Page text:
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U.S. Secretary of State Hilary Clinton said Monday during an interview with ‘Al Hurra’ television in response to a question about the Special Tribunal for Lebanon (STL) on the occasion marking the 6th anniversary of the assassination of Lebanon’s former PM Rafik Hariri that the the United States believes strongly in the work of the tribunal, “because we do not believe that there should be impunity for murder.”

“the United States believes strongly in the work of the tribunal, because we do not believe that there should be impunity for murder. And we do not believe that it is in Lebanon’s interest to avoid accountability for those who murdered not only Prime Minister Hariri but 22 other innocent people. So we’re going to continue to support the work of the tribunal. We think it’s important, and we believe that Lebanon itself would benefit from having this matter resolved. We also are very hopeful that the government that is finally formed will recognize the need for the tribunal’s work to continue.”

In another interview with al-Arabiya Arab TV Clinton reiterated US support for the Special Tribunal for Lebanon, saying ex-Premier Rafik Hariri’s assassins should be brought to justice.

She expressed hope that Premier-designate Najib Miqati’s government will recognize the need for the tribunal’s work to continue.

A parade by the Iranian and Syrian backed Hezbollah militants

In response to a question about March 8 new parliament majority she accused Hezbollah of hijacking Lebanon’s democracy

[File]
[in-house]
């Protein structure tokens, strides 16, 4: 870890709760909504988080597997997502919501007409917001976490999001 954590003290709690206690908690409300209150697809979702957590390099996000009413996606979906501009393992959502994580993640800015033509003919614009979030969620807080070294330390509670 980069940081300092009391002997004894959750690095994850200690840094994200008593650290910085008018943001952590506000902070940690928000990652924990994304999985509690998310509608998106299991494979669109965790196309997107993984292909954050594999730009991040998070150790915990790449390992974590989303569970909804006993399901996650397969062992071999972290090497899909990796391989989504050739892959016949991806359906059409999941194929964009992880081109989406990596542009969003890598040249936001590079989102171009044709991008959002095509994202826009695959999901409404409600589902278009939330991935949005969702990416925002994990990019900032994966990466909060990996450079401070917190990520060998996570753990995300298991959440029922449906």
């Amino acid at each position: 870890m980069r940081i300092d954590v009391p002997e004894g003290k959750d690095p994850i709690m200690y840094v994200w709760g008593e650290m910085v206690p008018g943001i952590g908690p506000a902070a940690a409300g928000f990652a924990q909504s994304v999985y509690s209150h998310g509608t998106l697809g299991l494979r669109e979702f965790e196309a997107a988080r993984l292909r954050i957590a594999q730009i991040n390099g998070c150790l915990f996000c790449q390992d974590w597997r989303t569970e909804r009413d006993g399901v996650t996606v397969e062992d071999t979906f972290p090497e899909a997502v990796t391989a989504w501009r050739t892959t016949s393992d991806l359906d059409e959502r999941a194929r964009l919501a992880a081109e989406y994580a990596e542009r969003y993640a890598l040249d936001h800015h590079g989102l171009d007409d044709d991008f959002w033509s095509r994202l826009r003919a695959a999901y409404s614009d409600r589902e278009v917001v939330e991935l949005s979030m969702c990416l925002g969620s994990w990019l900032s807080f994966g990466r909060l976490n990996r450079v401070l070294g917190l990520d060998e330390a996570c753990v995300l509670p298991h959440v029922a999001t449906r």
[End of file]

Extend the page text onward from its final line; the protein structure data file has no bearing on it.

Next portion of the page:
In response to a question about Hezbollah arms she stressed that only the Lebanese state should have monopoly on military power.

“There are many ways that a democracy can be hijacked,” Clinton said

“Having armed militias within a democratic state should not be permitted. And this has been a consistent American position that the state should be the guarantor of the integrity and authority of the state, and should have a monopoly on military power,” she said.

Unfortunately this is not the case for Lebanon she said since Hezbollah is a state within a state

The Lebanese “deserve to have their democracy respected and their voices heard, and not have one element of their society using the threat of force and the potential of violence to try to achieve political ends,” she said.

This was a possible reference to the alleged Hezbollah threats against MP Walid Jumblatt and his PSP parliament members that forced them to switch allegiance to Hezbollah’s PM candidate .

The Iranian- and Syrian-backed Hezbollah brought down PM Saad Hariri’s government on January 12 over the Special Tribunal for Lebanon’s imminent indictment which is widely expected to implicate Hezbollah members in the assassination of former PM Rafik Hariri in 2005 .

Mikati, who was backed by Hezbollah and its March 8 allies including Jumblatt and Mohammad Safadi, was appointed by president Michel Suleiman as PM-designate to form and head the next cabinet , giving Hezbollah and its allies increased leverage in the country and provoking widespread protests.

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